The roof is an important aspect of the project because it is accessible and a place where children have the freedom to run. All architectural spaces were designed to be at the scale of its small users.
The accessible roof becomes the main play space in the school, giving children an endless path to run, jump and play. It does not present any type of structure that interferes with its route, it is about being as free as possible. Only skylights and trees that cross the building are found. It has a slight inclination towards the interior of the patio creating a height of 2.10 meters to allow an adult to reach to touch the hanging feet from above. Surrounding the ceiling is a thin railing with a maximum space of 110 mm, allowing the passage of the legs, but not of the heads. To climb there is a metal ladder and down there is a slide of angle and length pleasant for children of all ages.
The building is surrounded by full-height sliding glass panels, they are the only elements that separate the interior from the exterior, providing access to the outdoor views. Continuing with the oval shape, they promote independence and socialization. The basic configuration is that these windows are always open to the garden when the weather permits, this situation is achieved at least two thirds of the year.
The interior and exterior spaces are constantly interacting through these sliding doors, which optically break the physical barriers found in traditional school structures.
Three pre-existing Zelkova trees cross the building being high climbing points for children. Holes have been cut in the roof so that the trees are projected and networks have been laid, with squares of 60 mm, around each tree so that the children can dive into the net and climb quietly.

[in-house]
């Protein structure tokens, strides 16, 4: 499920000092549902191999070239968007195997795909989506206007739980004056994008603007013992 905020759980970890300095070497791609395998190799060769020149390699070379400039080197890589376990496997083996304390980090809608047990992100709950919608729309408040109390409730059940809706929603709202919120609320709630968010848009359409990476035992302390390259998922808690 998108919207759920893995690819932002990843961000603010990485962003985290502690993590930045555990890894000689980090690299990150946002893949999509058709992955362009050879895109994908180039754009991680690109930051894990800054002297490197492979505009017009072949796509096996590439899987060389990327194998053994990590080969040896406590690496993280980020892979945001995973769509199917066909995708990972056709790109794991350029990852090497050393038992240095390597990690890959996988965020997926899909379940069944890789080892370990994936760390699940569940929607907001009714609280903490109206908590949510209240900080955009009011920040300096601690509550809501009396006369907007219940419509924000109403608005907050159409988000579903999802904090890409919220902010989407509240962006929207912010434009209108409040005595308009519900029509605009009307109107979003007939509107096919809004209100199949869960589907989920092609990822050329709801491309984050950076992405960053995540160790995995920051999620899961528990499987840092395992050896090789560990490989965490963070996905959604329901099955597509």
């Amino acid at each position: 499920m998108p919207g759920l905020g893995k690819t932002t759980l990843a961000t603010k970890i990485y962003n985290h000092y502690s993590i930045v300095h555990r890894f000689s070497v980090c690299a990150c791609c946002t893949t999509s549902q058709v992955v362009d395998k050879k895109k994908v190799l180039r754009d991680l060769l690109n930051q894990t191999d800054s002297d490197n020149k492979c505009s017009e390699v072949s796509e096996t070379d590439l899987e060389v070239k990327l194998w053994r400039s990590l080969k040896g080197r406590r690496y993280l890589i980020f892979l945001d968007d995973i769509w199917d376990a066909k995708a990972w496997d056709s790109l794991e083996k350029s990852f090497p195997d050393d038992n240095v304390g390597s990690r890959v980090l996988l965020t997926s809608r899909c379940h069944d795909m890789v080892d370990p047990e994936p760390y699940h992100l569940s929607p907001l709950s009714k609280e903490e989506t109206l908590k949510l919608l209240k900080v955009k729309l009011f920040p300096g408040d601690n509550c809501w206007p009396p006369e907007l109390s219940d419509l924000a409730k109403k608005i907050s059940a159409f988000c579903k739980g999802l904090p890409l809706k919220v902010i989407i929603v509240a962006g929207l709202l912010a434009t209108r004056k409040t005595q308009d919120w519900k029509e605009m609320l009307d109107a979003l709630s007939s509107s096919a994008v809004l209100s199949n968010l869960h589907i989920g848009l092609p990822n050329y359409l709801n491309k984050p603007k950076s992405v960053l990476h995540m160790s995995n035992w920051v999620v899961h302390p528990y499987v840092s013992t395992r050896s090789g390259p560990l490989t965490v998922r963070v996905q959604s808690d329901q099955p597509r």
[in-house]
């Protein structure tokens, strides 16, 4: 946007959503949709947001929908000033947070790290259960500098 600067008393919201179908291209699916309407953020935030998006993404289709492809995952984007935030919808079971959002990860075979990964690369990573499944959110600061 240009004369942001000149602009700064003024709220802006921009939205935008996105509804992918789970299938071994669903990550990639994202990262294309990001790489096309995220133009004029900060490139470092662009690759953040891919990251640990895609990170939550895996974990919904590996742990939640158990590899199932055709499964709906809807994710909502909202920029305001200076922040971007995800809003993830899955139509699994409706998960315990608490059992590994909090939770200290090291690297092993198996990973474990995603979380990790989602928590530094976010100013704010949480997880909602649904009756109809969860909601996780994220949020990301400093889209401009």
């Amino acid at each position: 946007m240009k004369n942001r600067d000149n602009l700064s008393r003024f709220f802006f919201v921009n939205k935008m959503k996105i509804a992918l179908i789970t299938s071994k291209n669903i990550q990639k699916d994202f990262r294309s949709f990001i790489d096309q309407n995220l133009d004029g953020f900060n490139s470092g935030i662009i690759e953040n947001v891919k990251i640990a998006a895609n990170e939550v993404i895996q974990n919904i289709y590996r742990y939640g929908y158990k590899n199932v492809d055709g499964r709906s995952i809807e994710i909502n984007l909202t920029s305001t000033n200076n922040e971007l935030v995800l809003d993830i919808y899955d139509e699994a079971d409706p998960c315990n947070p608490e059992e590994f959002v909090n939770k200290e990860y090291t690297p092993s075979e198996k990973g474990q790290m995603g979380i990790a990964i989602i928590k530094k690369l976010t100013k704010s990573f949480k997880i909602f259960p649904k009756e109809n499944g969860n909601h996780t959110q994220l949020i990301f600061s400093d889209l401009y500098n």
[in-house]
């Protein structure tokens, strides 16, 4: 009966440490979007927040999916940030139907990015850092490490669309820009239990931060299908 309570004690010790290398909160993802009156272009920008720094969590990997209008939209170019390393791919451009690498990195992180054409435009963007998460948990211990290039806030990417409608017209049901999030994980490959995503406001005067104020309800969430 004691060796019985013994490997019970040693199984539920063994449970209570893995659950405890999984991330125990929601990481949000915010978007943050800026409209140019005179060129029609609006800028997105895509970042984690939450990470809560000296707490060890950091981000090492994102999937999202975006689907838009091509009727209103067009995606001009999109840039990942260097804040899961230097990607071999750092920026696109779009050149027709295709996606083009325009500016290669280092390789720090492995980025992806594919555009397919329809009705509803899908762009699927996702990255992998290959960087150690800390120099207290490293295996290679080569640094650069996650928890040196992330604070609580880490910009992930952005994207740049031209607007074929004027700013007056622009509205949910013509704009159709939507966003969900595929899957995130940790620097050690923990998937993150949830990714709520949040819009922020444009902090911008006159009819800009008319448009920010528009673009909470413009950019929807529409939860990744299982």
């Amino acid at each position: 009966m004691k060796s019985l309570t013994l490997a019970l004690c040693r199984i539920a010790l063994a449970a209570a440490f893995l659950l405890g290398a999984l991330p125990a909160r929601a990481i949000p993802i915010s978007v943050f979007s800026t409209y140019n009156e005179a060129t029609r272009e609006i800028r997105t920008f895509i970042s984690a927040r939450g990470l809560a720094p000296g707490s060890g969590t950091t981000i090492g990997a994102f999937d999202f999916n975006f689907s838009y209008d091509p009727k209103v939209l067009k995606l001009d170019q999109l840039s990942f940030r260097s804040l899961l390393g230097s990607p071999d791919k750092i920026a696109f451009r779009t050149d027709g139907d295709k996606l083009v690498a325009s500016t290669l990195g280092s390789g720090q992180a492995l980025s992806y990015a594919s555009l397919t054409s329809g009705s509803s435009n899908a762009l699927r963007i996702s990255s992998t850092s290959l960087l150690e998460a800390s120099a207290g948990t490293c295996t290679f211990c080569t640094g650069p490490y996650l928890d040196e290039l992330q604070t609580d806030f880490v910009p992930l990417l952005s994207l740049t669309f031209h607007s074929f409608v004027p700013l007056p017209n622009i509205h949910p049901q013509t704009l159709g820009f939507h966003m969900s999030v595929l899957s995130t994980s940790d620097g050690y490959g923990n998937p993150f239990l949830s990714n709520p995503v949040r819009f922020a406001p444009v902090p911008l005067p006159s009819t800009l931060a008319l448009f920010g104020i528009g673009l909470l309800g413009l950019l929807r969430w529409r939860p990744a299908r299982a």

There are no distinctions or segregations between people who work in the garden, nor between places. The area designated as the directors office is next to the entrance hall, but it is simply a corner. The objective is that there are no enclosed spaces because what happens in them is unknown to both students and teachers. In this building all spaces are visible to all occupants.
The structure of the building consists of an iron grid arranged so that existing trees could be accommodated and preserved. There is no regularity in the oval shape, it is a building without a center.
The roof is a three-dimensional curved surface with a hyperbolic shell that changes delicately, creating a large space for running. There are no bearing walls, but white-painted steel tubular columns are found at the intersections of the roof grid that is supported by two large perimeter rings.
As for the ground, an underlying layer was installed before leveling the concrete to avoid the areas around the roots. The base of the trees was taken into account and within a radius of 2 m no concrete floor or radiant slab is constructed.
Final welds were not made until after the roof was completed to ensure that the structural moment was safely completed.
Natural materials predominate in the project to create a warm atmosphere in the spaces and for children to be in contact with soft textures both indoors and outdoors. These materials can be observed in the light wood floors of the classrooms, in the dividing blocks or on the terrace deck made with cherry wood slats.
Under the 2cm cherry wood slats used on the terrace, a layer of rubber was placed on steel lifting slats. Under the rubber layer, a 5cm concrete layer, 5cm thermal insulation layer was placed, 2cm was left for mechanical services, followed by 1.5 cm of plasterboard and 0.9 cm of acoustic ceiling, perforated also of plasterboard.
The interior floor assembly is untreated 1.4 cm pine wood leaving a 1.21 cm cavity under the floor for hot air heating, 4 cm thermal insulation, 2.30 cm reinforced concrete slab, a vapor barrier and a concrete leveling layer on 5 cm of gravel bed.
The ceiling and columns are painted white and the sales rails are made of aluminum.
Different textures provide tactile stimulation, another form of learning that improved problem solving and language processing.